How HR professionals can help parents (and their children) experiencing separation anxiety
When it happens, it breaks our hearts every time. The tears, the solemn looks, the genuine fears of being left – all happen when our children experience separation anxiety as we drop them to school on our way to work — they suffer but so do we. Shifting from prying my hysterically crying 3-year-old son off my legs to entering a conference room 20 minutes later for a presentation wasn’t easy, and often it was downright impossible. And, while the separation anxiety behavior is between you and your child – the fallout affects the classroom and caretaker, co-workers and clients, and, ultimately can influence productivity, morale and overall engagement.
Data & Dilemma
After some research and many discussions, I learned that it was "normal" for children to go through a difficult time with transitions away from loved ones. Divorced parents who share custody, for example, often have to deal with this until the child is settled in the other home. Unfortunately, knowing it was "just a phase" for my son didn’t ease how troubling and professionally distracting it was for me. Most articles and blogs pointed to the value of consistent routines and loving, non-negotiable communication at the time of separation. Yet I couldn’t find a way to talk to my 3 year old in a way that I could assess the level of his daily anxiety, how long during the day it lasted and how this impacted the growth in his coping skills. And, while he suffered, unfortunately so did my office mornings and often even longer throughout the day.
How Pocket Mommy Happened
One day, in pure desperation, I grabbed a small finger puppet out of our kitchen junk drawer and told him that today’s drop-off was going to be different because he had a secret super power—a "pocket mommy" (even though it was a tiger puppet) that was going to be in his pocket for the school day. It worked! The drop-off went from hysteria to a sniffle. Over the next week, we tried the "pocket mommy" idea and talked about it every day after school. I asked what pocket mommy saw and when he wanted to take her out of his pocket. I began to learn through the pocket mommy tool when my son missed me the most. I found patterns—nap time and line-up times were the worst. The teachers and I found new ways to engage him during those times. In a few weeks, my son was confident not only at drop-off but throughout the entire day, which allowed him to take emotional risks in making new friends and acquiring new experiences. And, I was able to increase my own productivity by using my drive time to focus on my upcoming meetings instead of worrying about the drop-off.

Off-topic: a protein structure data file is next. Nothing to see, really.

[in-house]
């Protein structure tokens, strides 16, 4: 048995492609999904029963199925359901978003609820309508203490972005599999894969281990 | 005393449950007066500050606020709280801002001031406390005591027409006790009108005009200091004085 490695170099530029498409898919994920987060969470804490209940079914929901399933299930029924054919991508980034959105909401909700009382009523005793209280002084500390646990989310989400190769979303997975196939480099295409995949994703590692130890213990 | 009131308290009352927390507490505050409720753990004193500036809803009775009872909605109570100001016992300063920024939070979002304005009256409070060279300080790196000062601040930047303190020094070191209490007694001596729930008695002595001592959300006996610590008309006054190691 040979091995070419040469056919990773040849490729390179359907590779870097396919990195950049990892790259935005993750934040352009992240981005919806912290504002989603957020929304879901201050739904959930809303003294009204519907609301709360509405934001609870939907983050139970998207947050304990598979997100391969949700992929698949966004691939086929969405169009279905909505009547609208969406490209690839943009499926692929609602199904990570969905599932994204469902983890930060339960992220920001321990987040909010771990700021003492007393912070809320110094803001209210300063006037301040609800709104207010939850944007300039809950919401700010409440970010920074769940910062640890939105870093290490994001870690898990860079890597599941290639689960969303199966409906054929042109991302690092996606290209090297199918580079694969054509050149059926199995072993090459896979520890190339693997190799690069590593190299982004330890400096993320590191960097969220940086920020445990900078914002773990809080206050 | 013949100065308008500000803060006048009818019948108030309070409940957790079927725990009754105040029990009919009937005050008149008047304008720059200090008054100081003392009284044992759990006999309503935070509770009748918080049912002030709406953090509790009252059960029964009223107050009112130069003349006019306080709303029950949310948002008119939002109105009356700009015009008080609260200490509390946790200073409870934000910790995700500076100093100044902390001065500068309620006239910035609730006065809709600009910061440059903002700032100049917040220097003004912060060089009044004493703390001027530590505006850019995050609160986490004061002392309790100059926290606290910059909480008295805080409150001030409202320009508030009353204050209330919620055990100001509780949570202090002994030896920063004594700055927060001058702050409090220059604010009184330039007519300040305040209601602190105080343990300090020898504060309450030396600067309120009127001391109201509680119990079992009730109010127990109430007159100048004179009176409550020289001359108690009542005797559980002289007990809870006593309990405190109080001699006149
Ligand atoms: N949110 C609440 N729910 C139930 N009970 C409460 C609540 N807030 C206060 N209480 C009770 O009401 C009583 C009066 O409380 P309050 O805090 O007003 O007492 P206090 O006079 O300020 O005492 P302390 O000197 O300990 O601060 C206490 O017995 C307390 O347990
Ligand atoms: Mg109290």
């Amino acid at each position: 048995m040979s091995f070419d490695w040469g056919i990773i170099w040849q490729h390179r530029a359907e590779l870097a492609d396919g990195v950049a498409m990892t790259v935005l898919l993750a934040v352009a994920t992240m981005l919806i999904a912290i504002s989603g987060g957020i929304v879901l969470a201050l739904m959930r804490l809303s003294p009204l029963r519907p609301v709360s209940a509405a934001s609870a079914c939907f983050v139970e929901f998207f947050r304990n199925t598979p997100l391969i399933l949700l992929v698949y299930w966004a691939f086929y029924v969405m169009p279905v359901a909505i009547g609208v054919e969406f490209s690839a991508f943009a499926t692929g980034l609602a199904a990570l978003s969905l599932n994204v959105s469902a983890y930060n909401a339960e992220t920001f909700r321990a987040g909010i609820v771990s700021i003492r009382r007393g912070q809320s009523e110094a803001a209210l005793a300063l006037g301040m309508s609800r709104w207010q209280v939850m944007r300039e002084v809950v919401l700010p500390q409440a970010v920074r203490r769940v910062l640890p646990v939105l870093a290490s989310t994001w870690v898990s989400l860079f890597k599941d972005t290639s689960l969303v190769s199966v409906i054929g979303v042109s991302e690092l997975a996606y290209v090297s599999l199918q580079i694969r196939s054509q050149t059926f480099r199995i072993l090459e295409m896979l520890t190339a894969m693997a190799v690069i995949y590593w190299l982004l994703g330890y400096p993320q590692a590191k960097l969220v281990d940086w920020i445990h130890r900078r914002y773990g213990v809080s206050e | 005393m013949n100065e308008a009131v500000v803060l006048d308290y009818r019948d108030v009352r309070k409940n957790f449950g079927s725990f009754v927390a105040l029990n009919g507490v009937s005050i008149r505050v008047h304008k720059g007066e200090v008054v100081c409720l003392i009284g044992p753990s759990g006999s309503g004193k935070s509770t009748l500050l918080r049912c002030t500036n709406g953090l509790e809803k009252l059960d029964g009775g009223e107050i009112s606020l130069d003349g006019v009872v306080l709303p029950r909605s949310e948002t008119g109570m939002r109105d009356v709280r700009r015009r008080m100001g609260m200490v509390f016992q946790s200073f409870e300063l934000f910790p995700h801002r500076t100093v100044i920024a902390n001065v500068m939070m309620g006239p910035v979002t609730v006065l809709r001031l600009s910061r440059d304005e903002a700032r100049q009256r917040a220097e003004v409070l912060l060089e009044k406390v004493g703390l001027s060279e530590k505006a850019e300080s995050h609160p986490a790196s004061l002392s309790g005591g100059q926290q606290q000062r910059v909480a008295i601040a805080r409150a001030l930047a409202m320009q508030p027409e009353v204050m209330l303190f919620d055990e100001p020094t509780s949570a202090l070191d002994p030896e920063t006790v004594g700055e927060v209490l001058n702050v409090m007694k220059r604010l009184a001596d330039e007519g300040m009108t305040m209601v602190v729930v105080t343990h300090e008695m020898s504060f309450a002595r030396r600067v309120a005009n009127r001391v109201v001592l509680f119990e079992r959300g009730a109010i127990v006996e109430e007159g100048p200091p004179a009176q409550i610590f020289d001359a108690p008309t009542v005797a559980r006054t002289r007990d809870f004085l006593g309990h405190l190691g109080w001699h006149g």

The Book, Paper Doll and Tips
After sharing my solution with other families, I was encouraged to share the "pocket mommy" concept through a children’s storybook with the boy character named after my own son, Zayan. My vision was to help other families realize they weren’t alone in the challenge and create a few ethnically diverse cut-out paper dolls on the back cover to make the ending a come-to-life experience. I have received dozens of emails, tweets, and letters from other parents, but my delight was in learning that the book is now used in several HR departments. I am so glad that Pocket Mommy has been added to HR employee resource pages, become part of office baby-shower gift baskets, and included by hiring managers as part of parent-employee welcome packets.
To purchase a copy of Pocket Mommy, click here.
Aila Malik is a Bay-area professional working mother (attorney & non-profit exec) and author of Pocket Mommy, a storybook with beautiful illustrations by Vincenzo Lara. Since publication in late 2013, Pocket Mommy has attracted national attention by parents and HR executives who are using the book as a positive way to deal with toddler separation anxiety. You can reach Aila by email or Facebook.